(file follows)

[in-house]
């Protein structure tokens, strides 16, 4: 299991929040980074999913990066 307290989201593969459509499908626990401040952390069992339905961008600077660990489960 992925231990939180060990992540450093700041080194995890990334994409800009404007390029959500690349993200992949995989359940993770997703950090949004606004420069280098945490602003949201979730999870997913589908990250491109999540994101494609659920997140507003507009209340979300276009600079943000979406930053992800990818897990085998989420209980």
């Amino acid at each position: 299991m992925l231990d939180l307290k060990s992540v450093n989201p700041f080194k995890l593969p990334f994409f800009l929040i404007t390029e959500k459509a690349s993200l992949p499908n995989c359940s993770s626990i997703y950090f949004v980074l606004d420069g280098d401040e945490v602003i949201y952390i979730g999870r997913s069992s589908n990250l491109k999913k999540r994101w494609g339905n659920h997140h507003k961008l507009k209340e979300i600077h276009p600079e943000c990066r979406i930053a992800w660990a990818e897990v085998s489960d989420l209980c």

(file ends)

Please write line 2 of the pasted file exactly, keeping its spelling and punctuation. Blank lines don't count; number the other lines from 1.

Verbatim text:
């Protein structure tokens, strides 16, 4: 299991929040980074999913990066 307290989201593969459509499908626990401040952390069992339905961008600077660990489960 992925231990939180060990992540450093700041080194995890990334994409800009404007390029959500690349993200992949995989359940993770997703950090949004606004420069280098945490602003949201979730999870997913589908990250491109999540994101494609659920997140507003507009209340979300276009600079943000979406930053992800990818897990085998989420209980």